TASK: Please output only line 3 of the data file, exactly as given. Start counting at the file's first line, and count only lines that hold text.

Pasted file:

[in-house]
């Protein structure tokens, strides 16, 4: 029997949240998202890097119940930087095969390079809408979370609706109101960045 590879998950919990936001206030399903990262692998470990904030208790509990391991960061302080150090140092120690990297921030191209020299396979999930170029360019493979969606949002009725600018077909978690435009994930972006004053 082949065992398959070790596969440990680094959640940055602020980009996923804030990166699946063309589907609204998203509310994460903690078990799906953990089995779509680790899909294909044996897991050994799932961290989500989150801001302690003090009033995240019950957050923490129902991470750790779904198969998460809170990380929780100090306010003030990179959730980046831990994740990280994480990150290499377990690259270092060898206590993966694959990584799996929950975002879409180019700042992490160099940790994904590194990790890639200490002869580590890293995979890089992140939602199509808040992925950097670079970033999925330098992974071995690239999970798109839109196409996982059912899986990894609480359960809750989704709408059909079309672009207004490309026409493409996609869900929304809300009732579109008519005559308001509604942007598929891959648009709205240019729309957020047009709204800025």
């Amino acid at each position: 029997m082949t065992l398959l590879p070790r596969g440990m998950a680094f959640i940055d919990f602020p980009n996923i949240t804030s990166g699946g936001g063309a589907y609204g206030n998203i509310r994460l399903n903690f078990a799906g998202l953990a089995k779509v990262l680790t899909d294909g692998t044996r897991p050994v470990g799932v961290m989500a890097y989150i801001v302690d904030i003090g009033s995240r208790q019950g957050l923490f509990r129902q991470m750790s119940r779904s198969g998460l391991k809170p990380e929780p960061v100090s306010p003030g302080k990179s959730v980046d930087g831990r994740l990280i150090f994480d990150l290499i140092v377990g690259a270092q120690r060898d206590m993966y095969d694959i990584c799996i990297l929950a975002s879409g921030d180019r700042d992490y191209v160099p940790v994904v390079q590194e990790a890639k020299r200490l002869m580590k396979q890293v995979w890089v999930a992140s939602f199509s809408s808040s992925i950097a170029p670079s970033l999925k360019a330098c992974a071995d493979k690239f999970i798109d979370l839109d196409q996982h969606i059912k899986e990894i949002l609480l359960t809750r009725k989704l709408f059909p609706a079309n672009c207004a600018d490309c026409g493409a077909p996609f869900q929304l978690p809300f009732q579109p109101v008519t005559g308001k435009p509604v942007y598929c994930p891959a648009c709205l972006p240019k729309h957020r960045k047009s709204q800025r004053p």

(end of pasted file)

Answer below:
């Amino acid at each position: 029997m082949t065992l398959l590879p070790r596969g440990m998950a680094f959640i940055d919990f602020p980009n996923i949240t804030s990166g699946g936001g063309a589907y609204g206030n998203i509310r994460l399903n903690f078990a799906g998202l953990a089995k779509v990262l680790t899909d294909g692998t044996r897991p050994v470990g799932v961290m989500a890097y989150i801001v302690d904030i003090g009033s995240r208790q019950g957050l923490f509990r129902q991470m750790s119940r779904s198969g998460l391991k809170p990380e929780p960061v100090s306010p003030g302080k990179s959730v980046d930087g831990r994740l990280i150090f994480d990150l290499i140092v377990g690259a270092q120690r060898d206590m993966y095969d694959i990584c799996i990297l929950a975002s879409g921030d180019r700042d992490y191209v160099p940790v994904v390079q590194e990790a890639k020299r200490l002869m580590k396979q890293v995979w890089v999930a992140s939602f199509s809408s808040s992925i950097a170029p670079s970033l999925k360019a330098c992974a071995d493979k690239f999970i798109d979370l839109d196409q996982h969606i059912k899986e990894i949002l609480l359960t809750r009725k989704l709408f059909p609706a079309n672009c207004a600018d490309c026409g493409a077909p996609f869900q929304l978690p809300f009732q579109p109101v008519t005559g308001k435009p509604v942007y598929c994930p891959a648009c709205l972006p240019k729309h957020r960045k047009s709204q800025r004053p």